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London, United Kingdom
I am an engineering academic at University College London where I work on the sustainability of urban water systems. I am interested in the role of engineers and technology in sustainable cities.

Sunday, 18 June 2017

Mass demolition is not magic bullet to solve housing disaster

As we await the full details of the cause of the Grenfell disaster we must not jump to blame 1970s tower blocks.

Right now, it looks like 2016 cladding is to blame, not 1970s design and construction. We need stronger refurbishment standards and more sustainable funding models for regeneration schemes, not mass demolition.

In 2015 the London Assembly report 'Knock it down or do it up' calculated a net loss of 8,000 socially rented homes in London since 2005. This is in small part due to right-to-buy, but largely because of regeneration programmes that demolish social homes and replace them with flats for private sale. Many of those new high rise flats for private sale are left empty, as cash deposit boxes for international investors.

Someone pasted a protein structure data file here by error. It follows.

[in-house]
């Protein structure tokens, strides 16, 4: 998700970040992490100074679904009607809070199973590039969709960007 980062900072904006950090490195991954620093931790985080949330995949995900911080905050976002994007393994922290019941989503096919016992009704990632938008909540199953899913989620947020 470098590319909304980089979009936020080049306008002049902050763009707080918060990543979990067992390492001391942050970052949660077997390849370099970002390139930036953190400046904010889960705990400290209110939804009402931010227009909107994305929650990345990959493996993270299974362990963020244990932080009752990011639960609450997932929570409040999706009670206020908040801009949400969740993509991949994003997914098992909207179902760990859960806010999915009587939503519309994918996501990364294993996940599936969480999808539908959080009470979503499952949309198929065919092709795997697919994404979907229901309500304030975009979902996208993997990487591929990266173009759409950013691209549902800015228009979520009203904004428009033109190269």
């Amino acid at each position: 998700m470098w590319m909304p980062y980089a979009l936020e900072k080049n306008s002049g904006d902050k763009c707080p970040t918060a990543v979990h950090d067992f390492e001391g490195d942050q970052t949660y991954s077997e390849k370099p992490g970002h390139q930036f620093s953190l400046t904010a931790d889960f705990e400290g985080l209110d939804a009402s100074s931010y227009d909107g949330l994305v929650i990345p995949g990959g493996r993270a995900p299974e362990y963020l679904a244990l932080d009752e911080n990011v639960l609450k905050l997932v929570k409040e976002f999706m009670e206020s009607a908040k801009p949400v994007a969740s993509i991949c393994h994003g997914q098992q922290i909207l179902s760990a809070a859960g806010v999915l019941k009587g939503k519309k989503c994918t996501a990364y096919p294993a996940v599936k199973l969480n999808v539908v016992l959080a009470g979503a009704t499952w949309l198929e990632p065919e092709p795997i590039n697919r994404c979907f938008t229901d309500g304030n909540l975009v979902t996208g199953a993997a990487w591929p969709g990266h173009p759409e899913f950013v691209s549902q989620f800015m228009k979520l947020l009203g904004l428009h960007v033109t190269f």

Unless we have a complete, radical overhaul of housing policy involving building new social homes at a level not seen since the mass construction programmes of the 1960s and 70s that are now being blamed for this disaster, demolishing tower blocks will exacerbate an already desparate shortage of homes for social rent. That will mean our cleaners, shop assistants, care assistants, teaching assistants, drivers, security guards and so many other people who keep this city going will be forced to leave or left in even more dangerous, overcrowded private rental accommodation.

Please, don't jump to blame 70s architecture and engineering. Mass demolition without complete reform of housing policy will cause more problems than it solves.

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